Free and legal MP3: The Deathray Davies

Reanimated indie rock

“Oh Stars” – The Deathray Davies

“Oh Stars” launches with an understated old-school backbeat, revolving around one insistent chord that recurs with “ta-da!”-like charm; the music sounds like the feeling of something marvelous about to happen. And in a subtle way it does; “Oh Stars” may not at first knock your socks off but it succeeds with a mature “the whole is greater than the sum of its parts” poise. And, it clocks in at a tidy 2:53, which is less unusual than it used to be in a Spotify/TikTok world, but in the verse-chorus-verse universe this still indicates admirable restraint.

Front man and songwriter John Dufilho, meanwhile, himself employs an understated vocal style to match the established vibe; he could surely cut loose were he not in this contemplative mood, looking at the stars and pondering life. It ends up feeling a bit like a magic trick, how Dufilho creates substance out of almost nothing I can specifically point to. Maybe it’s his melancholy but determined tone, maybe it’s the way the sing-song-y melody complements the resolute flow, or maybe it’s something as basic but unexpected as the piano which grounds the song in a series of unfussy chords that seem to be hiding in plain sight–you won’t necessarily hear them until you listen for them.

If “Oh Stars” feels like a bit of a throwback, there’s good reason for it: the Dallas-based Deathray Davies were a project born in the late ’90s, with a heyday coinciding with the heyday of indie rock in the early to mid-’00s. “Oh Stars” comes from a new album, Time Well Wasted, released last month after what Dufilho has called “a 15-year nap.” The Deathray Davies leader hasn’t himself been napping in the meantime, having been busy through the years with a series of other Dallas area musical projects, including the bands Clifffs, Cantina, and Motorcade. He was also, as of the late ’00s, absorbed into the Athens, Georgia-based musical collective Apples in Stereo, a band that itself has mostly been on hiatus for 10 years or so as well.

You can listen to Time Well Wasted, and purchase it, via Bandcamp. The band was featured once before on Fingertips, way back in 2005.

Free and legal MP3: Ride (return of notable ’90s outfit)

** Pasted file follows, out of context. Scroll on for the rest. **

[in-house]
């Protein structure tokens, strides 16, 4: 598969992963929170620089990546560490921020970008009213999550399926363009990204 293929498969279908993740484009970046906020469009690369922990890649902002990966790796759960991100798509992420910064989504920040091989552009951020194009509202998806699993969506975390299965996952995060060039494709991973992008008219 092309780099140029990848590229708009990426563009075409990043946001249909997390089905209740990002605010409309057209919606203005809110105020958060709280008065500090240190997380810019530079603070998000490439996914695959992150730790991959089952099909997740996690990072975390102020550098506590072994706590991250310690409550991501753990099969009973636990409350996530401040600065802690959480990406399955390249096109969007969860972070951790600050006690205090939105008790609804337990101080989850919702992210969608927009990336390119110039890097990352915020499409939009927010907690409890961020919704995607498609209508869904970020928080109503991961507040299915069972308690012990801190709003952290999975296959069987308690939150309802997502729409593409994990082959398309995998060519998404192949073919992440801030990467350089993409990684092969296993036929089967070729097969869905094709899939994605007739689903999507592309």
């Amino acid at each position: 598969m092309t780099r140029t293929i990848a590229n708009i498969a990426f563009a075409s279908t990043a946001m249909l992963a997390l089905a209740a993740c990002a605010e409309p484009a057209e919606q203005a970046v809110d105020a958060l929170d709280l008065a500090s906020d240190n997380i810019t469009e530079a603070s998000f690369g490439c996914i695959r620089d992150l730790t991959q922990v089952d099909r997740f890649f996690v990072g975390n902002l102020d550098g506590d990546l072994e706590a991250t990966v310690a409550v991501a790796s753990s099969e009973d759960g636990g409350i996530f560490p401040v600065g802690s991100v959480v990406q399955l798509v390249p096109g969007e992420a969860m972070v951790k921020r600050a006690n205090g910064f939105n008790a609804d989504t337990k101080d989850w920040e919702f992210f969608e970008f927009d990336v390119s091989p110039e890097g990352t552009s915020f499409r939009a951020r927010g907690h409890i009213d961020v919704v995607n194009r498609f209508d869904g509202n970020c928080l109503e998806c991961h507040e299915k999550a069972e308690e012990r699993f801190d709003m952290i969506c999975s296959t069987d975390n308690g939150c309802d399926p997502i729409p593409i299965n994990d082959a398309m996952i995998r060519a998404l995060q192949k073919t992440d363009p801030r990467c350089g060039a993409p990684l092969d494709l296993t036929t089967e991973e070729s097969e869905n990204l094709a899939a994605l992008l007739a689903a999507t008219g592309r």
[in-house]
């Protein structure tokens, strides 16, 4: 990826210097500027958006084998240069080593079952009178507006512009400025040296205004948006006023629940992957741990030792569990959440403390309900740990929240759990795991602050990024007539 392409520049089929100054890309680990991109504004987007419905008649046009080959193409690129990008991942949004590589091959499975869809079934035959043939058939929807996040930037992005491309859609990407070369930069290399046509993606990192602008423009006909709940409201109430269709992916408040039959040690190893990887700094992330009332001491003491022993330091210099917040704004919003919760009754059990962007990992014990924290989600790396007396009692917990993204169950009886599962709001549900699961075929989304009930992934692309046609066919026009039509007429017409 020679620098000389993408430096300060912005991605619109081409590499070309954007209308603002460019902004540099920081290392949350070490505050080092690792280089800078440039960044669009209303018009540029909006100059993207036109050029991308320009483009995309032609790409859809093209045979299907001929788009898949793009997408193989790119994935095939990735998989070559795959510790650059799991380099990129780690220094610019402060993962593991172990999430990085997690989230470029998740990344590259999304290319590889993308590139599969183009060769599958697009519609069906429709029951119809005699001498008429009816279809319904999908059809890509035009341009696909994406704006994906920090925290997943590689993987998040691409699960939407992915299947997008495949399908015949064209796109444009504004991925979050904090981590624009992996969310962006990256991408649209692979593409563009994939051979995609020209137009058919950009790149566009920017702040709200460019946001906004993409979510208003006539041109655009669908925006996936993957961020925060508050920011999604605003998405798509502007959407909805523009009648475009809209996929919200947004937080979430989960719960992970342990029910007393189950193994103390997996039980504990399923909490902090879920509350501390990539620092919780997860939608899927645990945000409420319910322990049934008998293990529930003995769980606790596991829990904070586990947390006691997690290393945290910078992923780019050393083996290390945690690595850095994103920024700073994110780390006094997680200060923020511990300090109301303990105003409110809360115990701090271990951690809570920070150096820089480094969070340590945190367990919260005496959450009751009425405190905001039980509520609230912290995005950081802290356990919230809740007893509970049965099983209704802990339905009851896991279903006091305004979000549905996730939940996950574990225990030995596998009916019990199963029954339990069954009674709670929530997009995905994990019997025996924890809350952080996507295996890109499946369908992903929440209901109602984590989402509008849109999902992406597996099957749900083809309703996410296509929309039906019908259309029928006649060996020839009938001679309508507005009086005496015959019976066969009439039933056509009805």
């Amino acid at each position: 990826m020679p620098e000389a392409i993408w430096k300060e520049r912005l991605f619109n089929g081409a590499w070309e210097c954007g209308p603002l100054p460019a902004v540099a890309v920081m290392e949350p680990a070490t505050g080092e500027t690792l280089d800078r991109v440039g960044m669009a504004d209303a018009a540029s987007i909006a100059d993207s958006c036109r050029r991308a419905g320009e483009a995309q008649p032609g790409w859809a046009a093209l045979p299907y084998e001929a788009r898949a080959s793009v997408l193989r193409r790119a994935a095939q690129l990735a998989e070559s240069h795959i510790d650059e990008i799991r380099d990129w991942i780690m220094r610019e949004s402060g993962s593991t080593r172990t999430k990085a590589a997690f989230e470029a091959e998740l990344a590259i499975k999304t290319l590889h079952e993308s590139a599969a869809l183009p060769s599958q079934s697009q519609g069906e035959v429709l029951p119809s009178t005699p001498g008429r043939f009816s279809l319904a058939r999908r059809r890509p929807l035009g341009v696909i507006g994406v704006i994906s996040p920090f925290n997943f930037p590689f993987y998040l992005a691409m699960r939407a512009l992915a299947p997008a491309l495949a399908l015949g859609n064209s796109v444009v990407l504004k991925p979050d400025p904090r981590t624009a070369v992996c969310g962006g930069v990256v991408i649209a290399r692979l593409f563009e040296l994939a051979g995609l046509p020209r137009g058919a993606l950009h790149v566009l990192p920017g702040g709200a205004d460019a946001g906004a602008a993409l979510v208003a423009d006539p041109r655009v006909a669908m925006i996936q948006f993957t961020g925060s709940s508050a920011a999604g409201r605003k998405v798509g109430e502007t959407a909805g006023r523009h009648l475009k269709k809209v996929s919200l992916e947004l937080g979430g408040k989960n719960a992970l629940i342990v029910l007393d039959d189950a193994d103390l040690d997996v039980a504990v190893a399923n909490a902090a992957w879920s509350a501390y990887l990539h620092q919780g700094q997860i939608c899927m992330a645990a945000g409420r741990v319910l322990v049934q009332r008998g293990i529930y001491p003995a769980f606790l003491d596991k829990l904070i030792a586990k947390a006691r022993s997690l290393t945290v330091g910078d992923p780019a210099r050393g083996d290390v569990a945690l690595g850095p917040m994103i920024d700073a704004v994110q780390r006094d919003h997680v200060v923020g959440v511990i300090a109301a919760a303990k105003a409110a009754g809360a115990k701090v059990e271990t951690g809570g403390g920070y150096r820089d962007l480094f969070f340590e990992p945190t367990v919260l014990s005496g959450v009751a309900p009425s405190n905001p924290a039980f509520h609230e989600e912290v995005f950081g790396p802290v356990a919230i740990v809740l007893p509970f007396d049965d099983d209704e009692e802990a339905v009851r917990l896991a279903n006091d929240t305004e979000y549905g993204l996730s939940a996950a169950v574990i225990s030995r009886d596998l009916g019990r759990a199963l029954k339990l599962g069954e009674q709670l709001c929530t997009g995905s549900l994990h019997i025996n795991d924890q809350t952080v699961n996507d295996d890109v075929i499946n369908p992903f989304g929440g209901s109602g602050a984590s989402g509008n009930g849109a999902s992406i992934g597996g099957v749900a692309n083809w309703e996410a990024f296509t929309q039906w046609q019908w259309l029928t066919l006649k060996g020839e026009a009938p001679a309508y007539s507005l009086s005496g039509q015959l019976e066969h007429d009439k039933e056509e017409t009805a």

A keen bit of melodic, reverb-y rock’n’roll from a reunited shoegaze pioneer.

Ride

“Charm Assault” – Ride

Once the youthful leaders of Britain’s burgeoning early-’90s shoegaze movement, the band Ride went dark in 1996, thanks to compounding acrimony between their two guitarist/vocalists, Andy Bell and Mark Gardener. But with age, often, comes perspective; in 2014, the band began playing together again. And now arrives the first recorded material from Ride in 21 years.

“Charm Assault” is a keen bit of melodic, reverb-y rock’n’roll, the noise inherent to Ride’s signature sound hinting at itself around the edges, but adroitly restrained. The verses are guided by a chiming, flowing guitar line; the chorus, punctuated by time-signature shifts, acquires a psychedelic vibe. At 2:37 we veer into an extended if unsettled break—50 seconds of subdued, droning guitar over an impatient high-hat that hadn’t otherwise made its presence known.

The song is also an unexpectedly pointed piece of political protest. The band is addressing the noxious pandering that led to Brexit but may as well be talking on behalf of caring and tolerant people the world over:

Your charm assault
Has scarred the world
It looks so ugly
As your lies begin to unfurl

That’s a somewhat optimistic take, of course; so far in this country, anyway, the people taken in by the “charm assault” (which hasn’t really been too charming) seem incapable of seeing either ugliness or lies when it comes to the words and behaviors exhibited by their preferred leader. But there has been much unfurling in any case.

“Charm Assault” is from the forthcoming album Weather Diaries, the band’s fifth, due out in June. MP3 courtesy of KEXP.